He’s so passionate, and eminently knowledgeable, about photography that you can interrupt his work at the law firm of Sturm, Paletti & Wilson and he’ll pop out of his office to answer your question.

    Brenda Deemer, B. Deemer Gallery, 2650 Frankfort Ave. Her 55-artist stable includes colorists Martin Rollins, Marjorie Guyon and Ellen Glasgow, brightening up the Crescent Hill neighborhood.

    Billy Hertz, Galerie Hertz, 632 E. Market St. Yes, the gallery — the best viewing space in the city — is closed as its affable artist-owner recuperates from major surgery, but you’ve just gotta believe the shutdown will be short.

    • • •

    Readers’ Choice Winner
    Best Male TV Personality and Best TV Morning Host: Barry Bernson, WDRB

    He would be ever so pleased to be called Louisville’s Charles Kuralt, the late CBS news correspondent turned human-interest specialist who took his On the Road series across America, and in many ways Barry Bernson’s career has paralleled his idol’s. Both began as print journalists and worked as TV news reporters. Both anchored morning news programs — Kuralt’s CBS News Sunday Morning and Bernson’s Good Morning, Kentuckiana (for old boss WHAS) and current four-hour Fox in the Morning. And, echoing Kuralt, Bernson can say without a second thought that “what still is my greatest pleasure is going out and finding delightful people and doing stories about them.” Which explains, in the midst of his morning anchoring duties, his weekly “Bernson’s Corner” segment.

    “That’s my joy in life,” he says. “If I couldn’t report I would just die.”

    Born and raised in Pompton Lakes, N.J., the 60-year-old Bernson was hired by WAVE (radio) in 1969 fresh out of University of Iowa journalism school. Eighteen months later he moved to WAVE-TV, where he developed his first human-interest segment, called “WAVE Country,” before being lured to Chicago’s WMAQ-TV for an 8?-year stint reporting on “Barry’s People.” He returned to Louisville in 1985 to work two decades for WHAS; in 2003 he became WDRB’s morning anchor, even though, he says, “I’m not a classic anchor face, for heaven’s sake.”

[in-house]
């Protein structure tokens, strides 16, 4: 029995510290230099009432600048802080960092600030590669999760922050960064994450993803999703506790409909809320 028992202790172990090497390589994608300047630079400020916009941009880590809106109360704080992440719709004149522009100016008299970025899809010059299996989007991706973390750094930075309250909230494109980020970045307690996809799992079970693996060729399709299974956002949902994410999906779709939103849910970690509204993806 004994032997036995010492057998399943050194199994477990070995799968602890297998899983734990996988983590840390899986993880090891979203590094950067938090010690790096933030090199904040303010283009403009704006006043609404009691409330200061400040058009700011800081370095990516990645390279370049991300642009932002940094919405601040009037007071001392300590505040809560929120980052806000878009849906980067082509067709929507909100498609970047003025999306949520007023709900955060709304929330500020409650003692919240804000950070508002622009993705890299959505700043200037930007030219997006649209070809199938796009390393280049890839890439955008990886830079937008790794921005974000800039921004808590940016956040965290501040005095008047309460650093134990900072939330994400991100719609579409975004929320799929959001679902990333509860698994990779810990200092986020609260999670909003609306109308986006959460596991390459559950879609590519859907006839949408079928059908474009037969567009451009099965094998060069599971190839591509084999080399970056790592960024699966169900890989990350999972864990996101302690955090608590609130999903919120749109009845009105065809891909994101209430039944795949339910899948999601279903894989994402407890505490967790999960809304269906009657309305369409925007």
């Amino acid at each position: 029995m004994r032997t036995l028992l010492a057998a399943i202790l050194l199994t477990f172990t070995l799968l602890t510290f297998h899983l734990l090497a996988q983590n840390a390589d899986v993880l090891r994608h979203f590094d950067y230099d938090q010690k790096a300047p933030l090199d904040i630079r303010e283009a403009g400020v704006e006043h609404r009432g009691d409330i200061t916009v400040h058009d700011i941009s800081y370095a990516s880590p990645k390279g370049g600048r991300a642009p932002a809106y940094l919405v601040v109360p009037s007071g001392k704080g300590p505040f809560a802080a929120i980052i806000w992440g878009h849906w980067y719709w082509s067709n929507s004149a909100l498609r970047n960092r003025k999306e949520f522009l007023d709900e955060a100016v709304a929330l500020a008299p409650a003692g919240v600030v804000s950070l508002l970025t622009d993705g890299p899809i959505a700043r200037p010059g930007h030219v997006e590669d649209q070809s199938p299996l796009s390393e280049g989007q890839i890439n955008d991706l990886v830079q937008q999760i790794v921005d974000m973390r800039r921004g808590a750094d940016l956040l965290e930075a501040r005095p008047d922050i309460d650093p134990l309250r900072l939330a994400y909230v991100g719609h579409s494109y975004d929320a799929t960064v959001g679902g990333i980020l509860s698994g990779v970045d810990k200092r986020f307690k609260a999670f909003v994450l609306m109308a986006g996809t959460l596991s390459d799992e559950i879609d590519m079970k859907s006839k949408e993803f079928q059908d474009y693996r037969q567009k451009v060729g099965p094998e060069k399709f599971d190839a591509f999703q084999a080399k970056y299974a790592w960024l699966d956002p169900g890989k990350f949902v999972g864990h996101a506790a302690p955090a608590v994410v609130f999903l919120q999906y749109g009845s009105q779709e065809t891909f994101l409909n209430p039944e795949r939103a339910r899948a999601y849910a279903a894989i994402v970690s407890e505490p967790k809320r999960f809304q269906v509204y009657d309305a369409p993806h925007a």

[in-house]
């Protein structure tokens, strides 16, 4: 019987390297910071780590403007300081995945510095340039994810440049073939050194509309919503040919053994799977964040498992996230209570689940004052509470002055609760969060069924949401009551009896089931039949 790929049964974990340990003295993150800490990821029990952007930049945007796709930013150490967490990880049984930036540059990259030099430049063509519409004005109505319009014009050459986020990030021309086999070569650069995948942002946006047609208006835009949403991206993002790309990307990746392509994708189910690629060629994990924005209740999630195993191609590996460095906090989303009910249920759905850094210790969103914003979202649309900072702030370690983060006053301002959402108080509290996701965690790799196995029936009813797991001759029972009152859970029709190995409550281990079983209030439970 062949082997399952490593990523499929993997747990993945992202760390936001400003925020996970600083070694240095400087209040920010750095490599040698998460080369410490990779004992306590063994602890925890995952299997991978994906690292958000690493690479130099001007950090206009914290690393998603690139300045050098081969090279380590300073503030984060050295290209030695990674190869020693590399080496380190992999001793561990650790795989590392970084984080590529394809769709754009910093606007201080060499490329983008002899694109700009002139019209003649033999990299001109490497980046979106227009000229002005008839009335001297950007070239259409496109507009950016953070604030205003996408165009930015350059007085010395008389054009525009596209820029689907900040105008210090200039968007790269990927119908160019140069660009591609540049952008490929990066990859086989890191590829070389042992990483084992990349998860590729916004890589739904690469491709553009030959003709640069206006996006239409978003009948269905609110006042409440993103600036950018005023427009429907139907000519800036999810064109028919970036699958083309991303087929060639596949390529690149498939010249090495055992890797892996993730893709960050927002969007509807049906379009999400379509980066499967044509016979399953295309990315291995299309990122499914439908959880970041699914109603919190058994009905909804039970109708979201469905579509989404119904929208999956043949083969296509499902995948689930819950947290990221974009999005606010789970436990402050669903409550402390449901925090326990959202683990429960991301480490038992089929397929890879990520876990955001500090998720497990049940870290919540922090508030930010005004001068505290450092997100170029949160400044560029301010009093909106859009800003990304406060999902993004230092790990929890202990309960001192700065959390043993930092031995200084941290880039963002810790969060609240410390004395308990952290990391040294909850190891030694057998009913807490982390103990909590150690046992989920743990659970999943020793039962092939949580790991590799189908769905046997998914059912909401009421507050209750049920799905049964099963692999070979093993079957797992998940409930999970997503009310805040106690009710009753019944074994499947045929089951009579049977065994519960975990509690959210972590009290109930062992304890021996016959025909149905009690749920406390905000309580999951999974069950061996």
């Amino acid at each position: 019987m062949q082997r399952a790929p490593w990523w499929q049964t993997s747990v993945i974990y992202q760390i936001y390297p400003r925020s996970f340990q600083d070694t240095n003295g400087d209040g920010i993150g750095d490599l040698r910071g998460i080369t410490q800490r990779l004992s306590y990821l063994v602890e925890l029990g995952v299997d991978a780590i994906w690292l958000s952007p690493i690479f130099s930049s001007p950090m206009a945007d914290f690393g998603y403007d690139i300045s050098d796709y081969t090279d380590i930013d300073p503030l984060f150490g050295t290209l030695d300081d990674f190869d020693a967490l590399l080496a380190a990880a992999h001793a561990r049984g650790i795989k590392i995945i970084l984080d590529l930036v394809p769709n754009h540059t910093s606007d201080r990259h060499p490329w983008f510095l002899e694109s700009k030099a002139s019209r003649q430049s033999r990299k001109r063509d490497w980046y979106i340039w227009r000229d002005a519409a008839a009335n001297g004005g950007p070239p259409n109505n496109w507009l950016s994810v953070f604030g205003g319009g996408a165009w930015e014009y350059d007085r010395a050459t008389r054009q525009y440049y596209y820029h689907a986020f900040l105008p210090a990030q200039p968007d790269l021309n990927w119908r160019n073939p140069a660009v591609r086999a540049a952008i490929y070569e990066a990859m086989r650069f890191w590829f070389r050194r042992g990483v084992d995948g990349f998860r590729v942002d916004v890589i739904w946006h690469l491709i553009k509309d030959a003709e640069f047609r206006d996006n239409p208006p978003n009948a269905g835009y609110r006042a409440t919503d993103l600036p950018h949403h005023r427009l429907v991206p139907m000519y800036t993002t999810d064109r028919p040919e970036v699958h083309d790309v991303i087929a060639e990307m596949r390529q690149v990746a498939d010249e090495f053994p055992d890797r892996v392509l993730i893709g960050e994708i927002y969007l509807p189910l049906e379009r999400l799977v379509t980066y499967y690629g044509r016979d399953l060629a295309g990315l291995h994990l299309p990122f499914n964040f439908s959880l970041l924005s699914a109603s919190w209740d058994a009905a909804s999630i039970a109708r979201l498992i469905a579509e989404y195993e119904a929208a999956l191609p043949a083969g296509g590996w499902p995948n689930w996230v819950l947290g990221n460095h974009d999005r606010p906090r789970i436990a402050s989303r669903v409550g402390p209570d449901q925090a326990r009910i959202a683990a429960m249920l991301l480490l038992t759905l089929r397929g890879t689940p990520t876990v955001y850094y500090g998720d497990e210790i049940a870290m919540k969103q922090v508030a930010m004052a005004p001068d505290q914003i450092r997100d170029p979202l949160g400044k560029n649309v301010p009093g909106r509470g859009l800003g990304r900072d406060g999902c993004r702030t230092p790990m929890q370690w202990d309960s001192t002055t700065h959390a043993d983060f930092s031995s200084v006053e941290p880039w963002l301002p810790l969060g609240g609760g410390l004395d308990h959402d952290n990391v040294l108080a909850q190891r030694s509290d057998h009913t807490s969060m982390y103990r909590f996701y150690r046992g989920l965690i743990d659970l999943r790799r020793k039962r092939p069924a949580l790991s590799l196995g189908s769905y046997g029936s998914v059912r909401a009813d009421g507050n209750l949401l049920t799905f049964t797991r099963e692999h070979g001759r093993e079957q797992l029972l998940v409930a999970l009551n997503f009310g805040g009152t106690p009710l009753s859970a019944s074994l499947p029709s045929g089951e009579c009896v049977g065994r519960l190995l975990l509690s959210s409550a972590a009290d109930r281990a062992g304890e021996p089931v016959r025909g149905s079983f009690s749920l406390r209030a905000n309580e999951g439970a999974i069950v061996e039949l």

Describing his style as “pleasant, personable,” Bernson says his job on Fox in the Morning is “kind of like having a restaurant — you open your doors every day at 5 o’clock and people come in and try what you have on the menu. If they like it, they come back tomorrow.”

    • • •

    Readers’ Choice Winner
    Best Live Music: Headliners Music Hall

    In the often-dicey live-music business, it can pay to keep things simple — at least that’s how managing partner Mike Pollard views the modus operandi at Headliners. His club is best known for staging performers who are on their way up or en route through Louisville to venues in other cities, and Pollard attracts them with an uncomplicated booking strategy: Charge a reasonable price to rent the 700-capacity hall, keep the bar revenue and give the band whatever is generated by tickets sales.

    Headliners also makes itself an affordable venue for local bands, who can schedule concerts or CD-release parties for $600 or so a night — and still have a little cash left over to promote their appearances. Pollard’s father opened the Lexington Avenue facility, originally a meeting hall serving the adjacent Distillery Commons, in 1998 and his mother now owns the property. The couple instilled a music-first attitude in their son. “My parents were hippies when they were younger, and I’m trying to live like that,” says the 28-year-old club manager. “I’m not a greedy person.”